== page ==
Winning their hearts and minds was based on the concept that the war would be easier to win if we had the popular support of the Vietnamese people. It was an official policy of the US Government, facilitated through the use of Medical assistance to villagers, food drops to remote areas and other programs designed to generate good will from the local population.
At the riverboat level, however, winning their hearts and minds became much more simple and straightforward. Basically, any contact with the local population became a “hearts and minds” mission.
I remember a particular village we used to pass almost every day on our way in and out of Sa Dec. The kids used to stand on the riverbank, screaming and waving at us. One day, we had a bunch of extra C-rat left-overs, like peanut butter, gum, ham & lima beans and other stuff that we hadn't eaten. So we decided to make a pit stop and see if the locals could use it.
They were so grateful - and it was obvious this village didn't have much. Through Hung, our VN crewman, we learned that what little fish they caught and rice they grew was taken by the VC at night, leaving them with barely enough to live on.
We started making it a point to stop there every time we went by if time permitted. We also tried to bring a little more when we could - a case of C-rats here, some hamburger meat and veggies there - whatever we could scrape together.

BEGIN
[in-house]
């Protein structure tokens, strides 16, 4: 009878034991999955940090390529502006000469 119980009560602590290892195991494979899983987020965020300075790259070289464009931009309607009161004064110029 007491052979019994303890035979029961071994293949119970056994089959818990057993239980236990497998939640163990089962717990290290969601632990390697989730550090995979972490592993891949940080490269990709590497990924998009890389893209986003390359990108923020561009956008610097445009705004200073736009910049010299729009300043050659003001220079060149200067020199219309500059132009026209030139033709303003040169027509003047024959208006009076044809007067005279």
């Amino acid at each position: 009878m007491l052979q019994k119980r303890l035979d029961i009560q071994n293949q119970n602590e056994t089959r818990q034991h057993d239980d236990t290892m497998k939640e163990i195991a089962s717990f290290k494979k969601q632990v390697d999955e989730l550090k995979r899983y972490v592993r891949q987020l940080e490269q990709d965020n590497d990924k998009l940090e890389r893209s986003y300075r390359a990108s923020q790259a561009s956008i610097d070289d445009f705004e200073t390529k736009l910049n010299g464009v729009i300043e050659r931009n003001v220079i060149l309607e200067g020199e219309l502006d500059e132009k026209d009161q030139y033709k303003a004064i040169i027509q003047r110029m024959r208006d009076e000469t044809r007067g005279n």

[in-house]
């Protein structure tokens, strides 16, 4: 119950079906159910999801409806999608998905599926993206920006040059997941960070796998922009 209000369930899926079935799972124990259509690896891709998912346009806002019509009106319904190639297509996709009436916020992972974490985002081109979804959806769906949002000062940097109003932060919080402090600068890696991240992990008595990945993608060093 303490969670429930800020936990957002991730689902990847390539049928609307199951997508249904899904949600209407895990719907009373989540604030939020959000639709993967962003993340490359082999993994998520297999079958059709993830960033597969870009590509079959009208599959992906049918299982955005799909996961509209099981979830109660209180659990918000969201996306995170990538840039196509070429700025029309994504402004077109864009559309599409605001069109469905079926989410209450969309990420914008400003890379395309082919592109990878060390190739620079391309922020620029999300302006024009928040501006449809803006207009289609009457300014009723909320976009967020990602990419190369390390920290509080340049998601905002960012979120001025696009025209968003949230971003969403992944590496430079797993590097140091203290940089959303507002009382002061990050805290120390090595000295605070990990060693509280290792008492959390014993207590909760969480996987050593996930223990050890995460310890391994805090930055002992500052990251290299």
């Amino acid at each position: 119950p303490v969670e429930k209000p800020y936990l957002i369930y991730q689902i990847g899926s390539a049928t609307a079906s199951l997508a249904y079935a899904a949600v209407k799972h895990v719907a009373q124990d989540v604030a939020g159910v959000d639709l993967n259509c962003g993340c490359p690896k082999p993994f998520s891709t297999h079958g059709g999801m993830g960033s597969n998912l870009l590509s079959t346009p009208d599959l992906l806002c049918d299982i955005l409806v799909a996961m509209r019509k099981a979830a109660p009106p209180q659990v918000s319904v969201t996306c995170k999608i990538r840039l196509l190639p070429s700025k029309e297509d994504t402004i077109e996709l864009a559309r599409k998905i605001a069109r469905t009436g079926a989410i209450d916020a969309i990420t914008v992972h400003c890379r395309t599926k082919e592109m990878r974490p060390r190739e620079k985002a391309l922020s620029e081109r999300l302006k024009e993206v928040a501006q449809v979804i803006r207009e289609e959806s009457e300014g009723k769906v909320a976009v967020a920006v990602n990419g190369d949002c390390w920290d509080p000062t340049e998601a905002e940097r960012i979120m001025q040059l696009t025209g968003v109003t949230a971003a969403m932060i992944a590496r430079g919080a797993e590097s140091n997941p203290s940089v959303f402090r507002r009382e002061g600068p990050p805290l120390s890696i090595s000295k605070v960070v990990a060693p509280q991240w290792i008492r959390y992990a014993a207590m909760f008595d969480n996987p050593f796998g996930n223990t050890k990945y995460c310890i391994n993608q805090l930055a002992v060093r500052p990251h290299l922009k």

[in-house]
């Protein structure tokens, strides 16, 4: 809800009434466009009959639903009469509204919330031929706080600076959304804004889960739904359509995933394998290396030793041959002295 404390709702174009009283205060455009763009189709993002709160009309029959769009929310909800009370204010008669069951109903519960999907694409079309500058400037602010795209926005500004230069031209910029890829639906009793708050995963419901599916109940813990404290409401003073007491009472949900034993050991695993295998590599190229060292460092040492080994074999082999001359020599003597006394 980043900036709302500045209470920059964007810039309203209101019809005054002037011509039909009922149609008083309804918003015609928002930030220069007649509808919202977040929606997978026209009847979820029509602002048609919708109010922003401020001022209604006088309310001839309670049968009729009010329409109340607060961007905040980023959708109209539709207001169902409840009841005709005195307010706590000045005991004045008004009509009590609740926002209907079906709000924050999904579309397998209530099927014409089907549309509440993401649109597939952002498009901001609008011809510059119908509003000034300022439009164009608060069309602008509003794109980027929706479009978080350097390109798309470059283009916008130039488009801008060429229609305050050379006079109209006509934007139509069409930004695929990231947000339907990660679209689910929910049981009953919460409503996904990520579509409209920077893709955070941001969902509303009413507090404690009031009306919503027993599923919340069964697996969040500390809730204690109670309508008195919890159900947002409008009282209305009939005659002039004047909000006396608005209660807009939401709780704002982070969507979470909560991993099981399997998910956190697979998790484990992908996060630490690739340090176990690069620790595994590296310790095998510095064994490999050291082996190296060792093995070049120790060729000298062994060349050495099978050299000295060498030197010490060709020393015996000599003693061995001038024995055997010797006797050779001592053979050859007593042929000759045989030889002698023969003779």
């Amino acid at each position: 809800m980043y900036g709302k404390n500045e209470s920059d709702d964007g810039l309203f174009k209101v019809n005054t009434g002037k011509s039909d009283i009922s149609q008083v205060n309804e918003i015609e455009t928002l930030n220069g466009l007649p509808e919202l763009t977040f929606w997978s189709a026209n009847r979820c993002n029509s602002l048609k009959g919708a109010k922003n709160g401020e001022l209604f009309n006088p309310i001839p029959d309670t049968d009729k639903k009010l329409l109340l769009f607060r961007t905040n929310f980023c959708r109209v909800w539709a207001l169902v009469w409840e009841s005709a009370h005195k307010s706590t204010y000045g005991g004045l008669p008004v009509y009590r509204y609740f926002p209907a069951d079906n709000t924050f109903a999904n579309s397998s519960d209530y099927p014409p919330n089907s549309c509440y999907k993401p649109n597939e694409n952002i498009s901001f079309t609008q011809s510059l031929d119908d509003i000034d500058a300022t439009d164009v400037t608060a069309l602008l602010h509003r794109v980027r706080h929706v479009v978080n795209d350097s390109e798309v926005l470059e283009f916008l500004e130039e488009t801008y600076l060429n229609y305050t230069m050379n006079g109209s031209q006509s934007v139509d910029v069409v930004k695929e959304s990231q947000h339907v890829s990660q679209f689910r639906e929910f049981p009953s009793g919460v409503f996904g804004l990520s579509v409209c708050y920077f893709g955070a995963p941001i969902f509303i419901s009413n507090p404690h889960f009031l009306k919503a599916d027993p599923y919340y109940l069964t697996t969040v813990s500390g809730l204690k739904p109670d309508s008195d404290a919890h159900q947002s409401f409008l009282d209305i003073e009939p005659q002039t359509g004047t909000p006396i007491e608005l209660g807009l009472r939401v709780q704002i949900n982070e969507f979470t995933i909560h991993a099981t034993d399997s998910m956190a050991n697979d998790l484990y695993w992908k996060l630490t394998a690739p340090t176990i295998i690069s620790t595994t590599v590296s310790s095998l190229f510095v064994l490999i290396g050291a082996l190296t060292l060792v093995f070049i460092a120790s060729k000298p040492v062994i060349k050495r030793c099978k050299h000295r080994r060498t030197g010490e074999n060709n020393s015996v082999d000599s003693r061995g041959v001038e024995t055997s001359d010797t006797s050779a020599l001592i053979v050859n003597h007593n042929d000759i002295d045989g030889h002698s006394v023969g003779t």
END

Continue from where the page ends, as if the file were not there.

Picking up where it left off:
After a couple of weeks of this, Hung told us they didn't want us coming back anymore, because the VC were watching, and they were afraid there would be retaliation. Not knowing what to do, we reluctantly agreed.
Our OinC didn't like this situation at all, so he mentioned it to the Commander of the ARVN post nearby. After explaining the situation, the ARVN Commander decided to make the village an outpost, and placed troops in the village. The first time the VC tax collector came to town, he was captured and killed. He was, as far as we could tell, never replaced.
We were invited back to the village the next time we went by. They had set up a picnic of sorts on the river bank, and they gave us a fine dinner of rice, soup and noodles as a token of their appreciation for getting them out from under the VC thumb.
Once again, boat guys winning the hearts and minds ... and making a difference.